High unemployment and lower wages were major contributors to an uptick in retail crime last year that cost the industry more than $112 billion worldwide, according to the latest global theft report.
On average, losses from shoplifting, employee and supplier fraud, organized crime and administrative errors amounted to 1.4 percent of retail sales, according to the latest Global Retail Theft Barometer released Tuesday by underwriter Checkpoint Systems. Overall, the study showed that losses, called shrinkage in the retail industry, were on the rise in the 16 countries covered in the 2012 study.
Shrinkage grew a tenth of a percent on average compared to 2011. U.S. retailers reported the same increase.
In general, the weak global economy was a key contributor to the rise in shoplifting, employee theft and organized crime.
"There are a lot of families, a lot of people, with smaller budgets and they're trying to maintain the same lifestyle," Dan Reynolds, vice president of sales and customer service for Checkpoint, told CSOonline.
"For the most part, people are paying for the necessities, but anything that's high value or high resale is getting a lot of attention (by thieves)."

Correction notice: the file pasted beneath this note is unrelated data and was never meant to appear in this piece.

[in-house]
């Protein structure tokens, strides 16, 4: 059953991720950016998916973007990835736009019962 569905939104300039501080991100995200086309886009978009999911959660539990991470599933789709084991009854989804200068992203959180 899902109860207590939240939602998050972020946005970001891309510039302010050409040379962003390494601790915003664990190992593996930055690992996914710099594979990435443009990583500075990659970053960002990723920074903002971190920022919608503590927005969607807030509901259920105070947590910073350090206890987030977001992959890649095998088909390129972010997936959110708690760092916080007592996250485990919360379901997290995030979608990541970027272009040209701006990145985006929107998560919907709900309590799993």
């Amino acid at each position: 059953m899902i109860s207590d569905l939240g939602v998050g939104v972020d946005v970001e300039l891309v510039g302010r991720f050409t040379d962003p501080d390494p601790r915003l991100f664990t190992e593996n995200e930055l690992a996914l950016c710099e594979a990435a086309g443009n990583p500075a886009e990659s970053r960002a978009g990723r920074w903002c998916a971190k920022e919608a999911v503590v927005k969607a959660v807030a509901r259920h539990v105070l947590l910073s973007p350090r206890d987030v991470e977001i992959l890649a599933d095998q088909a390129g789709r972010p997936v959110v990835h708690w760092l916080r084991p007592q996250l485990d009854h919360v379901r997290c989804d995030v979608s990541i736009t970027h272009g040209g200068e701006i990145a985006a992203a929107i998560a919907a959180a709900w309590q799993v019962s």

The most popular items were fashion accessories, jeans, footwear, lingerie, Apple products, electronic games, GPS gadgets and cases and earphones for mobile devices.
However, retailers also reported an increase in the number of criminal gangs entering stores and stealing large quantities of razor blades, baby formula, nonprescription drugs, and cosmetics, Reynolds said. The products are typically sold on the black market for as much as a 30 percent discount.
Countries with the highest shrinkage rates were Brazil and Mexico with 1.6 percent. The U.S. was close behind with 1.5 percent, which cost shoppers $300 per household. Japan had the lowest rate at 1 percent.
The study is based on phone interviews and written surveys conducted with retailers covering 160,000 stores worldwide and $1.5 trillion in sales.
Retailers agreed that there was no single loss prevention method that was 100 percent effective and no one-size-fits-all solution. Therefore, a combination of methods was seen as the most useful.
Staff training was essential to prevent theft. "Motivated and qualified employees are able to detect and deter theft, conduct rigorous checks on supplier deliveries, follow inventory and pricing procedures and are not prone to stealing themselves," the report said.
Other effective methods listed by retailers included radio frequency identification (RFID) tags for tracking inventory, source tagging used to prevent in-store theft and data mining and analytics.
While spending on loss prevention was mostly flat, retailers who reported strong spending on loss prevention typically had shrinkage rates well below their respective country's average. Countries where many retailers reported a correlation between higher spending and lower theft included the U.K. and Germany.
Sign up for Computerworld eNewsletters.